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Former Bentley school board member receives 90 days in jail for larceny

Admitted to stealing money from charities’ poker fundraisers

Detroit – A Genesee County Circuit Court judge sentenced former Bentley School board member Michael McCollum to 90 days in jail for stealing thousands of dollars from Flint area charities’ poker fundraiser proceeds between 2010 and 2013.

McCollum, 52, of Burton pled guilty in June to two larceny counts and 11 counts of misdemeanor charitable gaming violations.

Judge Geoffrey L. Neithercut also sentenced McCollum to five years’ probation and $1,416 in fines and fees on Sept. 13. McCollum was required by plea agreement to pay $40,000 in restitution to two Catholic churches, Blessed Sacrament and St. Francis Xavier.

The charges arose from an investigation by the Michigan Attorney General’s office and the Michigan Gaming Control Board (see MGCB news release). McCollum operated charity poker events at the former Gloria’s Poker Palace in Burton.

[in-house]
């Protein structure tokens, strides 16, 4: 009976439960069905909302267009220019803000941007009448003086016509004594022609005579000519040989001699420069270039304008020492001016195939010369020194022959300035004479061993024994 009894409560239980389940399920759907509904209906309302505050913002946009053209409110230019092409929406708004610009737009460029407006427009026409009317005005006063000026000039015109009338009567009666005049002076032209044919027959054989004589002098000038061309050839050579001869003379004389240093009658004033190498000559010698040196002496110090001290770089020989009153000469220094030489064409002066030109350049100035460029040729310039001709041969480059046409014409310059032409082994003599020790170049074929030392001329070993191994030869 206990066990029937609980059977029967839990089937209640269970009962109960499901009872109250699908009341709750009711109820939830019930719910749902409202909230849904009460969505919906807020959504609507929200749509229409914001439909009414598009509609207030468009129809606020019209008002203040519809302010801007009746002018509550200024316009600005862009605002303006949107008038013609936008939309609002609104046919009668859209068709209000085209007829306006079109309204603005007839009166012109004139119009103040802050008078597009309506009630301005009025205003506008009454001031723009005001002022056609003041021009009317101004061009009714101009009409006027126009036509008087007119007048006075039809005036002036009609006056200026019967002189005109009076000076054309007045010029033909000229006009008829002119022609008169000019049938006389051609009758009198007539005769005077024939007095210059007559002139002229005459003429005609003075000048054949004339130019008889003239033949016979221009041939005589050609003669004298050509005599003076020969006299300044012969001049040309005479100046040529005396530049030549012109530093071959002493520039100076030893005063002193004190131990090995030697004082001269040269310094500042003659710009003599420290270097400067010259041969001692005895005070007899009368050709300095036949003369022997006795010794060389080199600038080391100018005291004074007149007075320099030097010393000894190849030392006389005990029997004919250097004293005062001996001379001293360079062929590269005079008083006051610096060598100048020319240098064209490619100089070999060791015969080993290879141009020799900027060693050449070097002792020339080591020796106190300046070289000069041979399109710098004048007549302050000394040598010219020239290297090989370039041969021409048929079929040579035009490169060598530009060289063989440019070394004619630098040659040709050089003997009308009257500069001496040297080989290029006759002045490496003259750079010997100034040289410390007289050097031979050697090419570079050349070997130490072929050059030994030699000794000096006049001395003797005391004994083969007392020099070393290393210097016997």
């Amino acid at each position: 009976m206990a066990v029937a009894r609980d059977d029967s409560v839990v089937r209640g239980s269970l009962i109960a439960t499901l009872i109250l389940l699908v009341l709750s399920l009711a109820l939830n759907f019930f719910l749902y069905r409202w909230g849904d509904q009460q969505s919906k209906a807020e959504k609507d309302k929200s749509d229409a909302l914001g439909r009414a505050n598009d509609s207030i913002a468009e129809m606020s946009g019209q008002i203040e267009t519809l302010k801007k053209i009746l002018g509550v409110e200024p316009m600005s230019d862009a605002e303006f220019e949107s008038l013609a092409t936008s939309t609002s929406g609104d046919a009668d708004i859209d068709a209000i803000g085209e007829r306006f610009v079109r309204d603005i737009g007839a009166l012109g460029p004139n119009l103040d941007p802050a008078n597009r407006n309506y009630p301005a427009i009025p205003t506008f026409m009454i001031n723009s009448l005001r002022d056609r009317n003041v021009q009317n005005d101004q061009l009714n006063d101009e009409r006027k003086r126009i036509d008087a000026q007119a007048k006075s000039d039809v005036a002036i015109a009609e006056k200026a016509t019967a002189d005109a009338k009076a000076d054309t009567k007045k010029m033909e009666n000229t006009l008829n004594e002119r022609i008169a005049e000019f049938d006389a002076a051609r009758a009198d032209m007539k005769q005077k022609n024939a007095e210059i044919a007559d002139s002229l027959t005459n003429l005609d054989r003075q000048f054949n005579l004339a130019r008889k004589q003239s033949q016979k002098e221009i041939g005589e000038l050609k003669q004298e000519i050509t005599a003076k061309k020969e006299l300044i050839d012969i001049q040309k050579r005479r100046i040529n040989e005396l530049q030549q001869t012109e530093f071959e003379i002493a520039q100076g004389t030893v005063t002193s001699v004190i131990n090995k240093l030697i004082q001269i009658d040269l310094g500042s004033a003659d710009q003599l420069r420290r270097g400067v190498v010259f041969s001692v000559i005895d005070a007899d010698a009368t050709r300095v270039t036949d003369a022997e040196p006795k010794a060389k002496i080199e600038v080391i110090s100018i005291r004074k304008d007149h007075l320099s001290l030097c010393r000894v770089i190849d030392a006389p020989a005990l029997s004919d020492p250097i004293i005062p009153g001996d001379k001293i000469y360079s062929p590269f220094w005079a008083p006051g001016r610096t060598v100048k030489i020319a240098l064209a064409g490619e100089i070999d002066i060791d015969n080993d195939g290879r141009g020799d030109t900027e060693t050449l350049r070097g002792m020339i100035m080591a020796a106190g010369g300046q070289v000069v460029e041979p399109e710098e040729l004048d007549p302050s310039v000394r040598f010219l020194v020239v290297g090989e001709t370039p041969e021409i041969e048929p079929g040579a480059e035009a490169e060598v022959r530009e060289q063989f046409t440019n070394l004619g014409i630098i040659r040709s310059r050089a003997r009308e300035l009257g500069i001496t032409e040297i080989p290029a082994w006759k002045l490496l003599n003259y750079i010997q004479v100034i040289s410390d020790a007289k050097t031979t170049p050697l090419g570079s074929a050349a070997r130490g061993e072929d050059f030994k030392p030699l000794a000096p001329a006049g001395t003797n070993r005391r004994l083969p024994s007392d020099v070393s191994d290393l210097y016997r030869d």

“Stealing money from unwitting charities under the pretense of ‘helping’ them operate their games is wrong,” said Richard Kalm, executive director, MGCB. “We enforce Michigan gaming regulations to help charities avoid becoming crime victims. We have seen fewer problems since introducing charitable gaming rules in 2014.”

McCollum pled guilty to:

  • Larceny by false pretenses of $1,000 to $20,000, a five-year felony
  • Larceny by false pretenses of more than $20,000, a 10-year felony
  • Managing a millionaire party without being a member of the qualified organization, a misdemeanor punishable by up to six months in jail and/or a $1,000 fine (11 counts) 

As part of a plea agreement, 10 other counts, including two felonies, were dismissed.

Investigators say McCollum spent charitable gaming proceeds on a time-share property in Mexico and vacations. He was accused of skimming profits from more than 130 licensed charity events.

Gloria’s and two other Flint area “poker rooms” --  Pocket Aces and Lucky’s  --   are among several Michigan locations where charitable gaming was discontinued following MGCB investigations. Since 2014, 13 people associated with Gloria’s, Pocket Aces and Lucky’s have pled guilty to gaming crimes following investigations by the Michigan Attorney General’s office and the MGCB.

"The Michigan Gaming Control Board shall ensure the conduct of fair and honest gaming to protect the interests of the citizens of the State of Michigan."